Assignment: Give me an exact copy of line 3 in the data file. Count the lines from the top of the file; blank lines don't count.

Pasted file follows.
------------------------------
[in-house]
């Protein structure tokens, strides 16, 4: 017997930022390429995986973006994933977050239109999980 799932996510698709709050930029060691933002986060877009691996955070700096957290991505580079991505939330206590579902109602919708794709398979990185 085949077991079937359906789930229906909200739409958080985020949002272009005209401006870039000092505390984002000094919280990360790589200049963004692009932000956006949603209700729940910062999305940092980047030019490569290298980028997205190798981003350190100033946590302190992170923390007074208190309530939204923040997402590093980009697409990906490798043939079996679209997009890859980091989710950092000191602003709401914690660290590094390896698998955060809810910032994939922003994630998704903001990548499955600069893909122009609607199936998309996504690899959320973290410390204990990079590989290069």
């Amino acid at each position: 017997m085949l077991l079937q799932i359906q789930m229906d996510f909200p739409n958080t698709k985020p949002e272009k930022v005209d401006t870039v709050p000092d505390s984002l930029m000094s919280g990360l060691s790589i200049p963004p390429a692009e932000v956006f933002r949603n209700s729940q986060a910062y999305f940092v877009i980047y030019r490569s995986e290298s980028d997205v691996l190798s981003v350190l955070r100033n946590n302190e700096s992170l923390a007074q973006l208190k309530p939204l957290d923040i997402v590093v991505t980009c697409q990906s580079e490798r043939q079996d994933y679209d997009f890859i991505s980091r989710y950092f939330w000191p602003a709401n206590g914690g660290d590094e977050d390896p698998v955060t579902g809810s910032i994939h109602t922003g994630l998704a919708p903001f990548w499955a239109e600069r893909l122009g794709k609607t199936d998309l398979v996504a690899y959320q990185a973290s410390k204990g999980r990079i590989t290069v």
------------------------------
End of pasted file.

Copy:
């Amino acid at each position: 017997m085949l077991l079937q799932i359906q789930m229906d996510f909200p739409n958080t698709k985020p949002e272009k930022v005209d401006t870039v709050p000092d505390s984002l930029m000094s919280g990360l060691s790589i200049p963004p390429a692009e932000v956006f933002r949603n209700s729940q986060a910062y999305f940092v877009i980047y030019r490569s995986e290298s980028d997205v691996l190798s981003v350190l955070r100033n946590n302190e700096s992170l923390a007074q973006l208190k309530p939204l957290d923040i997402v590093v991505t980009c697409q990906s580079e490798r043939q079996d994933y679209d997009f890859i991505s980091r989710y950092f939330w000191p602003a709401n206590g914690g660290d590094e977050d390896p698998v955060t579902g809810s910032i994939h109602t922003g994630l998704a919708p903001f990548w499955a239109e600069r893909l122009g794709k609607t199936d998309l398979v996504a690899y959320q990185a973290s410390k204990g999980r990079i590989t290069v």